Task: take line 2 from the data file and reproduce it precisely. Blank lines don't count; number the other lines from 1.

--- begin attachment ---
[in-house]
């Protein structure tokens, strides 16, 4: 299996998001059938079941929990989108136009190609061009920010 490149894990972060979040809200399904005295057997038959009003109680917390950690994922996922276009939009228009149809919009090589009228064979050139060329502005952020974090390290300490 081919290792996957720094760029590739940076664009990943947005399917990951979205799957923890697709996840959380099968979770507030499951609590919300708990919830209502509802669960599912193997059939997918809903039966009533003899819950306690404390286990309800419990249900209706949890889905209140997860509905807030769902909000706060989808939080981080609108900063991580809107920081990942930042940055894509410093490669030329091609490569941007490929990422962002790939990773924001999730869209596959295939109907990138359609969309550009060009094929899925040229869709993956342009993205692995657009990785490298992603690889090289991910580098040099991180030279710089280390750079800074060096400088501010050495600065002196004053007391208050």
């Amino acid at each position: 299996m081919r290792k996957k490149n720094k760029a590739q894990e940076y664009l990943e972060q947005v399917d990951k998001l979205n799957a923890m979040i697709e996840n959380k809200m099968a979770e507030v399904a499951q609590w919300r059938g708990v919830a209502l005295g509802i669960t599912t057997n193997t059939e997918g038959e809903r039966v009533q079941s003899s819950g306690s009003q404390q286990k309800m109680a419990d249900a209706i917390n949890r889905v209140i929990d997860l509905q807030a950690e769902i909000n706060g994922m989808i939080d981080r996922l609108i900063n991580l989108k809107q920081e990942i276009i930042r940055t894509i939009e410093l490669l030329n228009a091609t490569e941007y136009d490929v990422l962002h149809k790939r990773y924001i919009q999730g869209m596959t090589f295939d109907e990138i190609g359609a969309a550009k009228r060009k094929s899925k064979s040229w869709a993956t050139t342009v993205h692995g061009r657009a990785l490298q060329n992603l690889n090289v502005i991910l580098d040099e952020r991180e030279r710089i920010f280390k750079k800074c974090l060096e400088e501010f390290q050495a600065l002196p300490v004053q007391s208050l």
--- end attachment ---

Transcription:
């Protein structure tokens, strides 16, 4: 299996998001059938079941929990989108136009190609061009920010 490149894990972060979040809200399904005295057997038959009003109680917390950690994922996922276009939009228009149809919009090589009228064979050139060329502005952020974090390290300490 081919290792996957720094760029590739940076664009990943947005399917990951979205799957923890697709996840959380099968979770507030499951609590919300708990919830209502509802669960599912193997059939997918809903039966009533003899819950306690404390286990309800419990249900209706949890889905209140997860509905807030769902909000706060989808939080981080609108900063991580809107920081990942930042940055894509410093490669030329091609490569941007490929990422962002790939990773924001999730869209596959295939109907990138359609969309550009060009094929899925040229869709993956342009993205692995657009990785490298992603690889090289991910580098040099991180030279710089280390750079800074060096400088501010050495600065002196004053007391208050």